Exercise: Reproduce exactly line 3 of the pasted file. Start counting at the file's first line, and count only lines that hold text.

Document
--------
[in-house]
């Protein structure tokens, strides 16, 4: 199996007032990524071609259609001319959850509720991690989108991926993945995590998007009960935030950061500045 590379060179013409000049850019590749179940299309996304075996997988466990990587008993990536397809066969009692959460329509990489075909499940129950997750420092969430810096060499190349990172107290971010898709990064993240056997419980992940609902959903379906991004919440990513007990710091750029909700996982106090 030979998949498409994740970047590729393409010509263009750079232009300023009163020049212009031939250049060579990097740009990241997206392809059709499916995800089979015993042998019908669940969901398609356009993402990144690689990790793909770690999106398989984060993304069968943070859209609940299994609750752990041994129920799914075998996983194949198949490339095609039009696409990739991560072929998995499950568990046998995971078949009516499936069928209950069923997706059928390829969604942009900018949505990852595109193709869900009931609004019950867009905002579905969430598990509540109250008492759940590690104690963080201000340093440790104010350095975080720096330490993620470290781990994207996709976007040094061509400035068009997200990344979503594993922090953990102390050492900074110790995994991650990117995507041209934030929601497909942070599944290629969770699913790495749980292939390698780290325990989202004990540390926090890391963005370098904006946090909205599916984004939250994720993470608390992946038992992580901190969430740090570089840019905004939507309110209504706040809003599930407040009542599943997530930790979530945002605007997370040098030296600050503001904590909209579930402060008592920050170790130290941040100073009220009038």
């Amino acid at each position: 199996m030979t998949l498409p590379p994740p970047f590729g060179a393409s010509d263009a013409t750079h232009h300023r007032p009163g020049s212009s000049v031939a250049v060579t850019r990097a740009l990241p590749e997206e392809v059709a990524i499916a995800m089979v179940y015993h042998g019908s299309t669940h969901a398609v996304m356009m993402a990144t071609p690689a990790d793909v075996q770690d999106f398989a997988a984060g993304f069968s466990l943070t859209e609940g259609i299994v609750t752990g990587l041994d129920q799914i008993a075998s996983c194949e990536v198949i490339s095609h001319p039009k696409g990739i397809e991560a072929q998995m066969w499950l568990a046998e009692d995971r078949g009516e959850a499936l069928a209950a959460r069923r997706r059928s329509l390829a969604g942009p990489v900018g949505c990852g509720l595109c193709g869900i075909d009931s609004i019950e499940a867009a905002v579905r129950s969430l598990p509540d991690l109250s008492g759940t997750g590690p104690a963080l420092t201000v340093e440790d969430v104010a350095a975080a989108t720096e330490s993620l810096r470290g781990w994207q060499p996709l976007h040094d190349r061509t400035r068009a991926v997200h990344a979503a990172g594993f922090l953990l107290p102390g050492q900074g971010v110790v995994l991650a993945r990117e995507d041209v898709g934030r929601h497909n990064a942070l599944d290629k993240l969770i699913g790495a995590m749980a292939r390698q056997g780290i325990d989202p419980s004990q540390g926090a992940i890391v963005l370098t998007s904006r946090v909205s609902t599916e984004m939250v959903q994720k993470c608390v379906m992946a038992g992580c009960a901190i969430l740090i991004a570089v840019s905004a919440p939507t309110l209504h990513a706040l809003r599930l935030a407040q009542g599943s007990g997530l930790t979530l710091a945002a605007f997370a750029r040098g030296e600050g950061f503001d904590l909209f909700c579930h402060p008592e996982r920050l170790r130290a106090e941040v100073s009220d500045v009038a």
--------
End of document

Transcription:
């Amino acid at each position: 199996m030979t998949l498409p590379p994740p970047f590729g060179a393409s010509d263009a013409t750079h232009h300023r007032p009163g020049s212009s000049v031939a250049v060579t850019r990097a740009l990241p590749e997206e392809v059709a990524i499916a995800m089979v179940y015993h042998g019908s299309t669940h969901a398609v996304m356009m993402a990144t071609p690689a990790d793909v075996q770690d999106f398989a997988a984060g993304f069968s466990l943070t859209e609940g259609i299994v609750t752990g990587l041994d129920q799914i008993a075998s996983c194949e990536v198949i490339s095609h001319p039009k696409g990739i397809e991560a072929q998995m066969w499950l568990a046998e009692d995971r078949g009516e959850a499936l069928a209950a959460r069923r997706r059928s329509l390829a969604g942009p990489v900018g949505c990852g509720l595109c193709g869900i075909d009931s609004i019950e499940a867009a905002v579905r129950s969430l598990p509540d991690l109250s008492g759940t997750g590690p104690a963080l420092t201000v340093e440790d969430v104010a350095a975080a989108t720096e330490s993620l810096r470290g781990w994207q060499p996709l976007h040094d190349r061509t400035r068009a991926v997200h990344a979503a990172g594993f922090l953990l107290p102390g050492q900074g971010v110790v995994l991650a993945r990117e995507d041209v898709g934030r929601h497909n990064a942070l599944d290629k993240l969770i699913g790495a995590m749980a292939r390698q056997g780290i325990d989202p419980s004990q540390g926090a992940i890391v963005l370098t998007s904006r946090v909205s609902t599916e984004m939250v959903q994720k993470c608390v379906m992946a038992g992580c009960a901190i969430l740090i991004a570089v840019s905004a919440p939507t309110l209504h990513a706040l809003r599930l935030a407040q009542g599943s007990g997530l930790t979530l710091a945002a605007f997370a750029r040098g030296e600050g950061f503001d904590l909209f909700c579930h402060p008592e996982r920050l170790r130290a106090e941040v100073s009220d500045v009038a």